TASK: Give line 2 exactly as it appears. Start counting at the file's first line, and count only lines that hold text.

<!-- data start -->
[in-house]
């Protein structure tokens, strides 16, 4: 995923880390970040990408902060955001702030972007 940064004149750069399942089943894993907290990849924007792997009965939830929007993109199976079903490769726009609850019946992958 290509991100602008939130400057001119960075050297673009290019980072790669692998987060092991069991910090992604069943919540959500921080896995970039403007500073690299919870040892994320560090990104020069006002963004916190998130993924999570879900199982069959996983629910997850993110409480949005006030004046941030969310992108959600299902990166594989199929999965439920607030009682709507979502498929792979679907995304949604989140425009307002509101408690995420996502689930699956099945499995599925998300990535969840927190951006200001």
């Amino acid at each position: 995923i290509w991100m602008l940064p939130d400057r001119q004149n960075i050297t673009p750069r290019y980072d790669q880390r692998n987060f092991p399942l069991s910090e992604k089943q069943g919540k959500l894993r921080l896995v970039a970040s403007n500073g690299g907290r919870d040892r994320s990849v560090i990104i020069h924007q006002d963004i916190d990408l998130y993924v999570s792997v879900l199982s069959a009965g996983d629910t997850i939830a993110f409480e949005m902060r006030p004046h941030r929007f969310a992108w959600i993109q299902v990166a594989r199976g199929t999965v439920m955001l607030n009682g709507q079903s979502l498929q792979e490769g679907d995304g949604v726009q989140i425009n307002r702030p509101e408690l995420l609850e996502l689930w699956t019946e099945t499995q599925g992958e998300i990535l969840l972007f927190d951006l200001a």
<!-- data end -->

């Protein structure tokens, strides 16, 4: 995923880390970040990408902060955001702030972007 940064004149750069399942089943894993907290990849924007792997009965939830929007993109199976079903490769726009609850019946992958 290509991100602008939130400057001119960075050297673009290019980072790669692998987060092991069991910090992604069943919540959500921080896995970039403007500073690299919870040892994320560090990104020069006002963004916190998130993924999570879900199982069959996983629910997850993110409480949005006030004046941030969310992108959600299902990166594989199929999965439920607030009682709507979502498929792979679907995304949604989140425009307002509101408690995420996502689930699956099945499995599925998300990535969840927190951006200001």